British businessmen are being given a secret MI5 handbook to help them avoid being caught in “honeytraps” when working in Russia or China, The Irish Independent reports.
Some of the UK’s biggest firms have received the booklet, which warns that getting drunk, gambling or womanizing could see them targeted amid talk of a new Cold War.
“The Smart Traveler” warns UK businesses to keep an eye on their “sensitive assets” that could be “more at risk of espionage, intellectual property theft and a range of other threats.”
British travelers are warned that drinking should be avoided. Using drugs, gambling, online dating and “flirtatious liaisons” could also cause “reputational damage” to the United Kingdom and or the worker’s employer – or worse, they could be left open to blackmail.”
Published by the Centre for the Protection of National Infrastructure, which reports directly to MI5, the booklet warns against “risky business” and lists “inappropriate activities” which even if they are not illegal can “have a lasting impact on you personally.”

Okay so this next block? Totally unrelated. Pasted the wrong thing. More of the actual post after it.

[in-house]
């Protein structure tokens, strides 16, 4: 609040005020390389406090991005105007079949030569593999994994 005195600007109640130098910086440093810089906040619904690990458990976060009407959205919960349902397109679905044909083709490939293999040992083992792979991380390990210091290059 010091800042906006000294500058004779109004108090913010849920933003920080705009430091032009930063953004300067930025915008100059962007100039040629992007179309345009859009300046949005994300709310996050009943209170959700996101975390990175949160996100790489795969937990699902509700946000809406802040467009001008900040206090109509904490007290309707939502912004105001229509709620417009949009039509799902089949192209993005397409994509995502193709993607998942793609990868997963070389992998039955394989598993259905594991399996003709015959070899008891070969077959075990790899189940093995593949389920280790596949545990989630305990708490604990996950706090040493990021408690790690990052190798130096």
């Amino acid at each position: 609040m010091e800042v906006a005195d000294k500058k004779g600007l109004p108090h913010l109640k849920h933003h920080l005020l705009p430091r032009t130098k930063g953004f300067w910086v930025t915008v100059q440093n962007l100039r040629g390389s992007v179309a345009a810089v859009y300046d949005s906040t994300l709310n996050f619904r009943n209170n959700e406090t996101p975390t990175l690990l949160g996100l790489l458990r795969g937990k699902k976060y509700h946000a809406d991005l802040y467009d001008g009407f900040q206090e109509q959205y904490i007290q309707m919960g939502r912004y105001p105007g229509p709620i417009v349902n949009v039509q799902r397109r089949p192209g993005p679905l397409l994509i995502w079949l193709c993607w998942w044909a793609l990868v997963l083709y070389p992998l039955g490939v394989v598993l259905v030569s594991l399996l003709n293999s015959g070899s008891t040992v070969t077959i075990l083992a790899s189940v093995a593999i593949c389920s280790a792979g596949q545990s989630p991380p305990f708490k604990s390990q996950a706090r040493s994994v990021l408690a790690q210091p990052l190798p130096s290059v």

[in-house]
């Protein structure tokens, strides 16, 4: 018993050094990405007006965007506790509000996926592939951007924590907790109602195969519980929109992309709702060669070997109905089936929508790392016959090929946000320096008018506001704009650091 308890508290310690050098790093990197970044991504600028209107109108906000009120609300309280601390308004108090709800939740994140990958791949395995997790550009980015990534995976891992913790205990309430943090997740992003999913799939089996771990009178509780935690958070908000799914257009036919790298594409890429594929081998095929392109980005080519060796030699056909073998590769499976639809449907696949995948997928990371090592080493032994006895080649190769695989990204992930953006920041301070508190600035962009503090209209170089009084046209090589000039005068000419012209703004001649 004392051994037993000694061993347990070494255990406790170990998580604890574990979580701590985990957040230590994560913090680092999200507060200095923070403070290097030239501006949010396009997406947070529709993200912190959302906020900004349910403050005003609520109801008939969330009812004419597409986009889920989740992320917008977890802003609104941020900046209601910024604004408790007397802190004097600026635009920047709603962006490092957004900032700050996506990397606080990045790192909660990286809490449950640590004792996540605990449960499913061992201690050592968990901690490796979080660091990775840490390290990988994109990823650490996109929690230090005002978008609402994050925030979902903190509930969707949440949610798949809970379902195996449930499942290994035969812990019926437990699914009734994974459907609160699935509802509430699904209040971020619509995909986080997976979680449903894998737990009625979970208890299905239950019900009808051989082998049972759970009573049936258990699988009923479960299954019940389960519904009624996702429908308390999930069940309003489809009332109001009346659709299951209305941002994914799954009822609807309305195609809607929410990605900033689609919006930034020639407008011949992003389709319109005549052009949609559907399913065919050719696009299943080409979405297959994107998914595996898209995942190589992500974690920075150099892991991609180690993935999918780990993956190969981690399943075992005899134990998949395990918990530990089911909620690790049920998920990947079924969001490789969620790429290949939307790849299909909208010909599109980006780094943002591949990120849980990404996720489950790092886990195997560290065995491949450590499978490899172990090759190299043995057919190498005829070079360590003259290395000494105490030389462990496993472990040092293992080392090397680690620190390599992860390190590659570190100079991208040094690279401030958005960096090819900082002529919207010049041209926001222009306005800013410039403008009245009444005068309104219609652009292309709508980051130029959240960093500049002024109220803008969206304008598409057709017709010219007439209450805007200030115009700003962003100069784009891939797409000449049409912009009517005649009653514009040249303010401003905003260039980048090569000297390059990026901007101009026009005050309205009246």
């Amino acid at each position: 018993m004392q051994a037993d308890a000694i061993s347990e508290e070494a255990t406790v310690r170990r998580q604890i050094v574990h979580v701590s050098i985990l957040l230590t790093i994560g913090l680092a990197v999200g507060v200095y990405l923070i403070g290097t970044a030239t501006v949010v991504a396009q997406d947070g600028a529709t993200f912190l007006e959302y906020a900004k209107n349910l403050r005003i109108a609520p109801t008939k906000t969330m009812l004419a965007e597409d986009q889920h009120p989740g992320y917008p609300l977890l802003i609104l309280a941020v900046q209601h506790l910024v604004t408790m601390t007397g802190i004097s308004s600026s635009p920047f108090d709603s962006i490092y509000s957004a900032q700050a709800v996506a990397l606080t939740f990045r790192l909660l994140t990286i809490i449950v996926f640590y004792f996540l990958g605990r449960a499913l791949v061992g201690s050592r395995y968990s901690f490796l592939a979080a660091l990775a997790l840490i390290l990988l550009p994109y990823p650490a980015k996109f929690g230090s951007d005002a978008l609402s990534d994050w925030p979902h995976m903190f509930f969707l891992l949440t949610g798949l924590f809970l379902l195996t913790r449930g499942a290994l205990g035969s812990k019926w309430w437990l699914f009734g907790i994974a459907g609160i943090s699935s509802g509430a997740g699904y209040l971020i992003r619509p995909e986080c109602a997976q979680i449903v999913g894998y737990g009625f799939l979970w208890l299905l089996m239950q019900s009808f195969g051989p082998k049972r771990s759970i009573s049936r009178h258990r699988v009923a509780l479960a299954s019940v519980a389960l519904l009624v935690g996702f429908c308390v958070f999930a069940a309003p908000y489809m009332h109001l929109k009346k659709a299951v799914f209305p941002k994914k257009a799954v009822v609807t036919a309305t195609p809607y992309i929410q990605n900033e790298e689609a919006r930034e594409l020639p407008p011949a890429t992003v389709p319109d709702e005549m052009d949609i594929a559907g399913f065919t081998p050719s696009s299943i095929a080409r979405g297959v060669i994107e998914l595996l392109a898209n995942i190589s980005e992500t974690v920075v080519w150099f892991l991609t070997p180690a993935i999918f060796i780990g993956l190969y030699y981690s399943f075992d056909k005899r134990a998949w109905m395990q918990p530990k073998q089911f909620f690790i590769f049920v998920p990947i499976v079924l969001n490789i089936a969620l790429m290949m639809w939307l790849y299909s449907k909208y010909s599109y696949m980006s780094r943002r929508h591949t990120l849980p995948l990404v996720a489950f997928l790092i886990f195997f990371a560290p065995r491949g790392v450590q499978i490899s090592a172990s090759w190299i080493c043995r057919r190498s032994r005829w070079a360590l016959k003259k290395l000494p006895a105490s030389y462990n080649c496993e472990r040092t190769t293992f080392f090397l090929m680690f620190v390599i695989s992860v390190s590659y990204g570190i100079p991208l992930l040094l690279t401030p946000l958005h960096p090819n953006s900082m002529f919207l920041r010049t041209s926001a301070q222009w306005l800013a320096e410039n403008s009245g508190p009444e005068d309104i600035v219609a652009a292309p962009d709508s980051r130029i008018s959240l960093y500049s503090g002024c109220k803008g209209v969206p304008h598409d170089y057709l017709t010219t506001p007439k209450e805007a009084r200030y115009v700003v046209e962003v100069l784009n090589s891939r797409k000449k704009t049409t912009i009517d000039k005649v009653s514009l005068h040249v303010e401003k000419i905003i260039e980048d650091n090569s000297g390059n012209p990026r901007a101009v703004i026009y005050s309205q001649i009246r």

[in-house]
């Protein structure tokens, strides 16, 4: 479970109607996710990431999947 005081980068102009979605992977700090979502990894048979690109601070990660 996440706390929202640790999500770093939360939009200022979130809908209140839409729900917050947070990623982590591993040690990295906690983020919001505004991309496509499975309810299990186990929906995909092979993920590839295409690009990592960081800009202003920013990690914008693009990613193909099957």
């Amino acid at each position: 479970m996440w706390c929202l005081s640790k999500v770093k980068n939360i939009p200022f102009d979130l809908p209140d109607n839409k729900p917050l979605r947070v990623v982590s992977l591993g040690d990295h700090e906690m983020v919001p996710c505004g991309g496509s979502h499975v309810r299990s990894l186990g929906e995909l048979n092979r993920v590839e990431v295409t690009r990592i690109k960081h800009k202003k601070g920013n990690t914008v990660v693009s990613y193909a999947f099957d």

Other suggestions include keeping electronic devices such as phones or laptops close by, for example in hand luggage rather than checking them in with suitcases, in order to reduce the chances of them being fiddled with. “The Smart Traveller” book also recommends turning off location services on smartphones, deleting unnecessary apps, and avoiding public Wi-Fi connections.
When they return to the UK, businessmen are advised to change passwords for any gadgets or online accounts they have used abroad.
BBC journalist John Simpson has recently revealed that he was targeted by a glamorous Czech spy during the Cold War, whilst Anna Chapman, the Russian spy, was married to a British man and said to have been on the brink of seducing a U.S. congressman before her arrest.